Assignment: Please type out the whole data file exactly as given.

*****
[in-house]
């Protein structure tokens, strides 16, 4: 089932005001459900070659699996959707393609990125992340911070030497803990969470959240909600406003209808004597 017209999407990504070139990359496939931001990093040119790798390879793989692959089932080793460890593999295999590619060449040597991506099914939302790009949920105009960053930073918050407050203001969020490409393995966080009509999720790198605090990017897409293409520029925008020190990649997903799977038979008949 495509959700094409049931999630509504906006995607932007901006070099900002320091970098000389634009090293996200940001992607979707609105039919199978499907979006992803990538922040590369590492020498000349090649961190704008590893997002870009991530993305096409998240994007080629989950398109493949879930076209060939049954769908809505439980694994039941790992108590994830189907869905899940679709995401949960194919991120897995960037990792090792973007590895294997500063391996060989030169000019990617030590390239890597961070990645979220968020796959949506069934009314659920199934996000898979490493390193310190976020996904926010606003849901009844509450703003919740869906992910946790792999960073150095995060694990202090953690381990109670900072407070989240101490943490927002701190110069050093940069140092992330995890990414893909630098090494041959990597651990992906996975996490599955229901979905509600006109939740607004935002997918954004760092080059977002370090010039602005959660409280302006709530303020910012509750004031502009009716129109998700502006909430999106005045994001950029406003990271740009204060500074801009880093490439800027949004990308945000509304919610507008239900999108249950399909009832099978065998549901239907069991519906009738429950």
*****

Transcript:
[in-house]
């Protein structure tokens, strides 16, 4: 089932005001459900070659699996959707393609990125992340911070030497803990969470959240909600406003209808004597 017209999407990504070139990359496939931001990093040119790798390879793989692959089932080793460890593999295999590619060449040597991506099914939302790009949920105009960053930073918050407050203001969020490409393995966080009509999720790198605090990017897409293409520029925008020190990649997903799977038979008949 495509959700094409049931999630509504906006995607932007901006070099900002320091970098000389634009090293996200940001992607979707609105039919199978499907979006992803990538922040590369590492020498000349090649961190704008590893997002870009991530993305096409998240994007080629989950398109493949879930076209060939049954769908809505439980694994039941790992108590994830189907869905899940679709995401949960194919991120897995960037990792090792973007590895294997500063391996060989030169000019990617030590390239890597961070990645979220968020796959949506069934009314659920199934996000898979490493390193310190976020996904926010606003849901009844509450703003919740869906992910946790792999960073150095995060694990202090953690381990109670900072407070989240101490943490927002701190110069050093940069140092992330995890990414893909630098090494041959990597651990992906996975996490599955229901979905509600006109939740607004935002997918954004760092080059977002370090010039602005959660409280302006709530303020910012509750004031502009009716129109998700502006909430999106005045994001950029406003990271740009204060500074801009880093490439800027949004990308945000509304919610507008239900999108249950399909009832099978065998549901239907069991519906009738429950």